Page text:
If any issues are found, take the necessary steps to fix these variations so bots see your web pages in the same way humans do. If you’ve been hit with a penalty for cloaking or sneaky redirects, clean everything up, then submit a reconsideration request to Google.

Submitting a Reconsideration Request to Google

Identifying and fixing problems on your site that caused a penalty is the hard part, but it’s important to know what steps to take after you’ve fixed the problems on your site. Once you’re hit with a penalty, cleaning up your site alone isn’t going to get rid of the penalty – you have to submit a reconsideration request. Fortunately, Google makes this easy to do in Search Console.

Upon opening up Search Console, navigate to Manual Actions and click “request a review.” You will be asked to provide information about the steps you took to clean up your website and make sure it is in accordance with Google’s Webmaster Guidelines. It’s in your best interest to be as specific as possible when submitting this request, so if you’ve done a link audit and removed a bunch of bad links, you’ll want to include a list of the links you removed and what actions you took to remove them.

In addition to outlining the steps you took to clean up your site, you should include a thorough explanation of the ways in which you plan to prevent the issue at hand from happening again in the future. We suggest double-checking your request to make sure you’ve included all pertinent information to ensure that everything goes well.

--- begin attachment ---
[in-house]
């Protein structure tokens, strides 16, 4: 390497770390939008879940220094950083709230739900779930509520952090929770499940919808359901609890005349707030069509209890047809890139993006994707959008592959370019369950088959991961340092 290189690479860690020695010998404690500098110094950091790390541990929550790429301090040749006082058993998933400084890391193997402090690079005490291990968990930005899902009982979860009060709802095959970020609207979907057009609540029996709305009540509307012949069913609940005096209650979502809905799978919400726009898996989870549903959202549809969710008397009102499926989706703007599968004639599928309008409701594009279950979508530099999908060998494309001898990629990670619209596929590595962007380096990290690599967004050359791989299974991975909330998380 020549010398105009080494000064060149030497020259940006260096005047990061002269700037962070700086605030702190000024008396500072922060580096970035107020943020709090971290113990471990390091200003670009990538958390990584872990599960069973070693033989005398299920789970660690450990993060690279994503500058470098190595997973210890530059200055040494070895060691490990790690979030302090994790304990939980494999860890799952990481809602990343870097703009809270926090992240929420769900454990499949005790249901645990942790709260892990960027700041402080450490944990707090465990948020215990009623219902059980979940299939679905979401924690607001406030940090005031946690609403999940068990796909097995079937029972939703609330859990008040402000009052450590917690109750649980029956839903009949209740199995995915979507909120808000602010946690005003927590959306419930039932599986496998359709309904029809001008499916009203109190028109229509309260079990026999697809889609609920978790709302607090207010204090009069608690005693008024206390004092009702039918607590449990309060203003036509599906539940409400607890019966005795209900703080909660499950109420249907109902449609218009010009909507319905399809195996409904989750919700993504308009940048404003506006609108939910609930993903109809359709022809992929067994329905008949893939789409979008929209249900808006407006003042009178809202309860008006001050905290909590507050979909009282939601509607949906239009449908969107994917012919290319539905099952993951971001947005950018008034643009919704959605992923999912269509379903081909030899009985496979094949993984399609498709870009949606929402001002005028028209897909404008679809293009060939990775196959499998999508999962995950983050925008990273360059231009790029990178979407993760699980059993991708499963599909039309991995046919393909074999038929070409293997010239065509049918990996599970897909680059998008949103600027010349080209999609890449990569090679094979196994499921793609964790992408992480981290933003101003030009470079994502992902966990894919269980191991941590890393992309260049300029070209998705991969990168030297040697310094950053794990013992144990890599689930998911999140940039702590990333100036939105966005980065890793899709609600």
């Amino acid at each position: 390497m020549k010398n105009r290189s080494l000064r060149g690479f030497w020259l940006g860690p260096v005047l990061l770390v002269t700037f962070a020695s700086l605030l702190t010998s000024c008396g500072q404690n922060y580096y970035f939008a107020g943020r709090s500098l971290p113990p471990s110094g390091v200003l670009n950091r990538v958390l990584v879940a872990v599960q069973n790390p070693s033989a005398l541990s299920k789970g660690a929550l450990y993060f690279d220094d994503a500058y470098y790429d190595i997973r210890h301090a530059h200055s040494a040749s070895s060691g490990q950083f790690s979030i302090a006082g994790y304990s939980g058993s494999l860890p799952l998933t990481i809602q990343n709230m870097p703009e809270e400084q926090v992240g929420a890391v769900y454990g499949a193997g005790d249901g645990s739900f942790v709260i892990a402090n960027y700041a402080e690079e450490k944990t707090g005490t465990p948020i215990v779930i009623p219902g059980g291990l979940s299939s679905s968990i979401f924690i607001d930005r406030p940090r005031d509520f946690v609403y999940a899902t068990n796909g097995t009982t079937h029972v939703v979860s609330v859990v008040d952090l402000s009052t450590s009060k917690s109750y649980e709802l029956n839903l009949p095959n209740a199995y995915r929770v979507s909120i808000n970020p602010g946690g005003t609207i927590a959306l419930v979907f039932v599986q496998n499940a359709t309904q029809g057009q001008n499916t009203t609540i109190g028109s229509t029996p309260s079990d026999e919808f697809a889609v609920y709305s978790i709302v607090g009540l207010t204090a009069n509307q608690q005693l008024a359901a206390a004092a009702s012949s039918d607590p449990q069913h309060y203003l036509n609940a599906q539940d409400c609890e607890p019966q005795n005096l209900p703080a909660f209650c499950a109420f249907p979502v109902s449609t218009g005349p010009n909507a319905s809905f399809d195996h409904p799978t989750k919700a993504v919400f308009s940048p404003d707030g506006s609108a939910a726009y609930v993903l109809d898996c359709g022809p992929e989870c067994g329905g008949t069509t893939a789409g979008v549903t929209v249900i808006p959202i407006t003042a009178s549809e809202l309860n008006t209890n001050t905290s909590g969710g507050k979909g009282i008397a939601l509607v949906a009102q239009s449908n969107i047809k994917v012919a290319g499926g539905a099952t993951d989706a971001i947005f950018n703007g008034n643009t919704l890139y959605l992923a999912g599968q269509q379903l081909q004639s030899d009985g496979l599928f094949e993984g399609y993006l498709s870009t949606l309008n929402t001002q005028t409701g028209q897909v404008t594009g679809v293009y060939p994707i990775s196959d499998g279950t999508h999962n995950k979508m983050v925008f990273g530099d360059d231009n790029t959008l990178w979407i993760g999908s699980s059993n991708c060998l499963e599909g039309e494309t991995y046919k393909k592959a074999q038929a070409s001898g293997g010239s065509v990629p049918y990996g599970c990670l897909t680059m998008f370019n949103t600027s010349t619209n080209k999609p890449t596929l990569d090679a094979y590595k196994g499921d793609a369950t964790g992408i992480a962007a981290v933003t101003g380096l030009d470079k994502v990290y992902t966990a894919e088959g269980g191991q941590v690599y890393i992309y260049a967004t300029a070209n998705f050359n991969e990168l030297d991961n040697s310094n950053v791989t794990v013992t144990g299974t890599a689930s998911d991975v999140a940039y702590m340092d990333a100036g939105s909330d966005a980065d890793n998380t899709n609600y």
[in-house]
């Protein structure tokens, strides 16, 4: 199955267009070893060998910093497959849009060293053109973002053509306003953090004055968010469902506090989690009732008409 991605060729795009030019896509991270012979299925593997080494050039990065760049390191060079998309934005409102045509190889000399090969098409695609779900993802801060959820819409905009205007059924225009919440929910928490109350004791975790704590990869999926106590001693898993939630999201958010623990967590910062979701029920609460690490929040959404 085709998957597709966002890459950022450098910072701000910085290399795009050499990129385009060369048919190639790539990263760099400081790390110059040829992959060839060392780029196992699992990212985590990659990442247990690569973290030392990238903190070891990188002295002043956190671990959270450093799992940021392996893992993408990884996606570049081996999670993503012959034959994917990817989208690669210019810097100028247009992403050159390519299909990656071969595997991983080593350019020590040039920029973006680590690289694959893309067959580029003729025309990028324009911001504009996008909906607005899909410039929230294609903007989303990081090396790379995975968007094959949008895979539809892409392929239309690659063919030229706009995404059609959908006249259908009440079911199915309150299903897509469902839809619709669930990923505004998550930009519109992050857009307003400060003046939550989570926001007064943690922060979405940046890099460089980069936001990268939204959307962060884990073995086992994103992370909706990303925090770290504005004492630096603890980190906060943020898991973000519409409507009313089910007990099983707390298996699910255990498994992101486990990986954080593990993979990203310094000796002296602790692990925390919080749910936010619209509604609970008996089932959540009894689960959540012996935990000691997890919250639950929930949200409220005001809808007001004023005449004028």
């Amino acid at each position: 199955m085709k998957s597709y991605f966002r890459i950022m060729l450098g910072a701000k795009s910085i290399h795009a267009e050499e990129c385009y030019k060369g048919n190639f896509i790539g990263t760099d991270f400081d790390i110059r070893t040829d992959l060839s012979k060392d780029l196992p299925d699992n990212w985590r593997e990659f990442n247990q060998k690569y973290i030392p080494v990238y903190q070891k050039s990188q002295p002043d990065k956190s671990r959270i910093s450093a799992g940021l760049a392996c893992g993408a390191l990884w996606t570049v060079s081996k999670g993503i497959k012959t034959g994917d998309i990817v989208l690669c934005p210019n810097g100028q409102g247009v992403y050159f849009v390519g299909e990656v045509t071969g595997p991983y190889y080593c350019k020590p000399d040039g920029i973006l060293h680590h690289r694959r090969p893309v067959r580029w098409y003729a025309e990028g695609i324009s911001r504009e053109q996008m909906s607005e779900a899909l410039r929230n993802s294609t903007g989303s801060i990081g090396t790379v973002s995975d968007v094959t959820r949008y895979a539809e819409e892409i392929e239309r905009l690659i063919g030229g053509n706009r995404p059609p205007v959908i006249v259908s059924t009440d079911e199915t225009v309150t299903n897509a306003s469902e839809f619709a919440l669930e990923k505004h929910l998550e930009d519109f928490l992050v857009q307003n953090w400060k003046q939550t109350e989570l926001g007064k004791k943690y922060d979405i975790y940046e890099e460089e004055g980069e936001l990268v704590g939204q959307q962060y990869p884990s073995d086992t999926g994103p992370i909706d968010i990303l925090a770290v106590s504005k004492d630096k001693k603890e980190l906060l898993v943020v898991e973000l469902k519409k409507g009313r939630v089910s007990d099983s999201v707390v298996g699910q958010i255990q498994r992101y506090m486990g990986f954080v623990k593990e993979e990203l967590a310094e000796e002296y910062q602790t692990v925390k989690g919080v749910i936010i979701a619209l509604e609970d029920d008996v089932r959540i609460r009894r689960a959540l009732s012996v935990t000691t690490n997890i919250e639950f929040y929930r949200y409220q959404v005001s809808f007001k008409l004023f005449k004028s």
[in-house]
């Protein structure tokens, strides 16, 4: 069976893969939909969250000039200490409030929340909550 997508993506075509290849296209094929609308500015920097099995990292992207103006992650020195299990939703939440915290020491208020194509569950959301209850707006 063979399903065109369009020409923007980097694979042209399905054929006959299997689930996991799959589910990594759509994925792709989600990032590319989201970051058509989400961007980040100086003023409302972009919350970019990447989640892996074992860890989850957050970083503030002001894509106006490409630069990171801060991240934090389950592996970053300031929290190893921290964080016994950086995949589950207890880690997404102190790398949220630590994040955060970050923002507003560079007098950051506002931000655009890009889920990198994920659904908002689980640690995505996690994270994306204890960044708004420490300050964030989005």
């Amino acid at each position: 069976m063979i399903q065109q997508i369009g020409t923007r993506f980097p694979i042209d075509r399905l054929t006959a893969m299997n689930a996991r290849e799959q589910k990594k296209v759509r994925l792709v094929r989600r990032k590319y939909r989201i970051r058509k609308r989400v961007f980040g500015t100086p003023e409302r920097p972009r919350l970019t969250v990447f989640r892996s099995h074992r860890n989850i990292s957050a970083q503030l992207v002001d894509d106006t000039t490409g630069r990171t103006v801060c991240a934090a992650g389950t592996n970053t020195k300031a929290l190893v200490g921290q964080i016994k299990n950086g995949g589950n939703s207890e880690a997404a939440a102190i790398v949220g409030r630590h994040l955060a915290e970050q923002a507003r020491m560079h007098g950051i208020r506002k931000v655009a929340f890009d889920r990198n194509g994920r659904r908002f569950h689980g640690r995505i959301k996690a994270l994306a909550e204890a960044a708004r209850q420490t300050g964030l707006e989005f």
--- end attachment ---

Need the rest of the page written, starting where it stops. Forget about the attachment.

When you’re sure that your site is ready and the information you’ve provided is complete, you can submit your request, upon which you should receive a confirmation from Google that your request has been received. Then, you wait to hear from Google about whether or not your request was approved. 

If approved, your manual action penalty will be removed and you will be notified, so all you’ll need to do is continue making sure your website is using white-hat SEO techniques. If denied, Google will inform you that you are still in violation of their guidelines, in which case you’ll need to review your website’s problems once again.

Avoid Google Penalties by Choosing a Marketing Company You Can Trust

If you see your website drop in rankings, it doesn’t always mean you’ve received a penalty. It could just mean there was an update to the algorithm or that your competition has stepped up their game. However, if your website does get penalized by Google, there’s no need to panic. Penalties are fixable, it’s just important that you take the steps to fix it immediately to reduce the impact on your traffic and phone calls. 

Still, penalties can happen to anyone, even those who are enacting the most honest and straight-forward marketing techniques. You can take an extra step to avoid Google penalties by hiring a digital marketing company that you can trust.

At Stodzy Internet Marketing, we have over 10 years of experience navigating the evolving Google algorithms and keeping up with the latest trends in healthcare marketing. When you choose us, you’ll have our guarantee that we’re using white-hat methods that will deliver you real results – not penalties. 

Ready to get started? Contact us today for a free consultation and no-obligation site audit.

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    Tim Stoddart

    Tim Stoddart is the CEO of Stodzy Internet Marketing. He lives in Nashville with his wife and hit adorable pitbull, Alice. Tim loves to write about digital marketing and personal growth. You can learn more at TimStodz.com